Advertisement

Impacts on Stability of Interdependencies Between Markets in a Cobweb Model

  • Emma Jonson
  • Liv Lundberg
  • Kristian Lindgren
Conference paper
Part of the Lecture Notes in Economics and Mathematical Systems book series (LNE, volume 676)

Abstract

We present a cobweb model of interdependent markets on both the supply and demand sides and apply it to a food and bioenergy framework. The supply side is represented by an agent based model of global land use while the consumer side consists of interlinked demand functions. We find that the two kinds of interdependencies have opposing effects. Linking markets on the supply side transfers instabilities within the system and may cause price fluctuations in previously stable markets. Market interdependency on the demand side, on the other hand, has a stabilizing effect.

Keywords

Supply Side Demand Side Agent Base Model Crop Type Extensive Production 
These keywords were added by machine and not by the authors. This process is experimental and the keywords may be updated as the learning algorithm improves.

Notes

Acknowledgements

Financial support from the Swedish Energy Agency and from the EU-FP7 project MatheMACS is gratefully acknowledged.

References

  1. Anufriev M, Hommes C, Makarewicz T (2013) Learning-to-forecast with genetic algorithms. Technical report, working paperGoogle Scholar
  2. Brock WA, Hommes CH (1997) A rational route to randomness. Econ J Econ Soc 65(5):1059–1095Google Scholar
  3. Bryngelsson DK, Lindgren K (2012) A conceptual partial equilibrium model of global agricultural land-use. Working paper. Available at http://publications.lib.chalmers.se/records/fulltext/local_164501.pdf
  4. Bryngelsson DK, Lindgren K (2013) Why large-scale bioenergy production on marginal land is unfeasible: a conceptual partial equilibrium analysis. Energy Policy 55:454–466CrossRefGoogle Scholar
  5. Currie M, Kubin I (1995) Non-linearities and partial analysis. Econ Lett 49(1):27–31CrossRefGoogle Scholar
  6. Dieci R, Westerhoff F (2010) Interacting cobweb markets. J Econ Behav Organ 75(3):461–481CrossRefGoogle Scholar
  7. Ezekiel M (1938) The Cobweb theorem. Q J Econ 52:255–280CrossRefGoogle Scholar
  8. Fargione J, Hill J, Tilman D, Polasky S, Hawthorne P (2008) Land clearing and the biofuel carbon debt. Science 319(5867):1235–1238CrossRefGoogle Scholar
  9. Fisher G, van Velthuizen H, Shah M, Nachtergaele F (2002) Global agro-ecological assessment for agriculture in the 21st century: methodology and results. International Institute for Applied Systems Analysis (IIASA) and Food and Agriculture Organization of the United Nations (FAO), Laxenburg/RomeGoogle Scholar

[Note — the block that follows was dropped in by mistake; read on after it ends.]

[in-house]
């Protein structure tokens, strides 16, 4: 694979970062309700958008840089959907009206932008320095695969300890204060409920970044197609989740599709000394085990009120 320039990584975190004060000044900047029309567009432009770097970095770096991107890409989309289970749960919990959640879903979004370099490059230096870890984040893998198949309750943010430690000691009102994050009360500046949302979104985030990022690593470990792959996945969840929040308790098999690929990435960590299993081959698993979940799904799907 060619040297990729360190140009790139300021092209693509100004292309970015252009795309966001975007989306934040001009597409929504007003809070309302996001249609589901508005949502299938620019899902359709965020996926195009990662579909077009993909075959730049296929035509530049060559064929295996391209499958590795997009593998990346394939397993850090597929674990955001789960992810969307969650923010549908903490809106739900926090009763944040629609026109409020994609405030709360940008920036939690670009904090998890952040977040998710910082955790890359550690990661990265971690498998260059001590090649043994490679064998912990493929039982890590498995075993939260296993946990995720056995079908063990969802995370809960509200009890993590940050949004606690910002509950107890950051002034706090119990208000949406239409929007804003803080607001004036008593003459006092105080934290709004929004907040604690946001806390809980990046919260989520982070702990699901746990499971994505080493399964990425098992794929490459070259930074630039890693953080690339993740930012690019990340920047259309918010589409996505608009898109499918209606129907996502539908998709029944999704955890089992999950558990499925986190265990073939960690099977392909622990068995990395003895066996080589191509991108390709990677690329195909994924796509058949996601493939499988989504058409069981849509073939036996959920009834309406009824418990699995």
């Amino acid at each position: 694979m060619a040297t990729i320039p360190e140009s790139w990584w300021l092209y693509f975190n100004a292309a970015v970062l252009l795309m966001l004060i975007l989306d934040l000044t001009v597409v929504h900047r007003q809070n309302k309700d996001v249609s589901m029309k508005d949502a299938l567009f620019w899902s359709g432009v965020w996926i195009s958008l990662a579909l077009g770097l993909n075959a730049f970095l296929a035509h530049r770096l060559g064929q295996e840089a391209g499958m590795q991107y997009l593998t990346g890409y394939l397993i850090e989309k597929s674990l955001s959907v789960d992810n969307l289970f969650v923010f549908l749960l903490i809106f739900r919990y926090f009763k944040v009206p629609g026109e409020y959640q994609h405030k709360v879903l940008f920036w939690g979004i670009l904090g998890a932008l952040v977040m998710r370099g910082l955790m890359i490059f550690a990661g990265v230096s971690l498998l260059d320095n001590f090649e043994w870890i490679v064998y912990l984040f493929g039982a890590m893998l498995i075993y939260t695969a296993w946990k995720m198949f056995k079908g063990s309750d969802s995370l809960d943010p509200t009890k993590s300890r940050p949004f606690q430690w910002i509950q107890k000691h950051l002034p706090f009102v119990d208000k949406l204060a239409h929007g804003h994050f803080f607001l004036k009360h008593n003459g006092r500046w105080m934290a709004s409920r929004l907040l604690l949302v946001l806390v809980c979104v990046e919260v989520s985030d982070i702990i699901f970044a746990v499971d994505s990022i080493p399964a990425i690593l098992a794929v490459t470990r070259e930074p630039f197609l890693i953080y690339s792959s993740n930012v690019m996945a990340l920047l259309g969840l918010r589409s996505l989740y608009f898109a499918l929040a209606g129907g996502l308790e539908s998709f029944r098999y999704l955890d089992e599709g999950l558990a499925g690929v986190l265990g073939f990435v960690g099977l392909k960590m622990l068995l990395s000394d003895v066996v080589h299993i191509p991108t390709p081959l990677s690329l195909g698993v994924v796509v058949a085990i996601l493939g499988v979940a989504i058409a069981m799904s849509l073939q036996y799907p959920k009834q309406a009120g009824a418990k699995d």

10. Havlik P, Schneider UA, Schmid E, Böttcher H, Fritz S, Skalskỳ R, Aoki K, Cara SD, Kindermann G, Kraxner F, et al. (2011) Global land-use implications of first and second generation biofuel targets. Energy Policy 39(10):5690–5702CrossRefGoogle Scholar
  11. Hertel T, Golub A, Jones A, O’Hare M, Plevin R, Kammen D (2010) Effects of us maize ethanol on global land use and greenhouse gas emissions: estimating market-mediated responses. BioScience 60(3):223–231CrossRefGoogle Scholar
  12. Hommes C, van Eekelen A (1996) Partial equilibrium analysis in a noisy chaotic market. Econ Lett 53(3):275–282CrossRefGoogle Scholar
  13. Lundberg L, Jonson E, Lindgren K, Bryngelsson D, Verendel V (2014) A cobweb model of land-use competition between food and bioenergy crops (submitted)Google Scholar
  14. Persson UM (2014) The impact of biofuel demand on agricultural commodity prices: a systematic review. Accepted for publication in WIREs Energy and EnvironmentGoogle Scholar
  15. Rounsevell M, Arneth A, Brown D, de Noblet-Ducoudr N, Ellis E, Finnigan J, Galvin K, Grigg N, Harman I, Lennox J, Magliocca Ns, Parker D, ONeill B, Verburg P, Young O (2013) Incorporating human behaviour and decision making processes in land use and climate system models. GLP Report No. 7Google Scholar
  16. Searchinger T, Heimlich R, Houghton RA, Dong F, Elobeid A, Fabiosa J, Tokgoz S, Hayes D, Yu T (2008) Use of U.S. croplands for biofuels increases greenhouse gases through emissions from land-use change. Science 319:1238–1240CrossRefGoogle Scholar
  17. Waugh FV (1964) Cobweb models. J Farm Econ 46(4):732–750CrossRefGoogle Scholar

Copyright information

© Springer International Publishing Switzerland 2015

Authors and Affiliations

  1. 1.Department of Energy and EnvironmentChalmers University of TechnologyGöteborgSweden

Personalised recommendations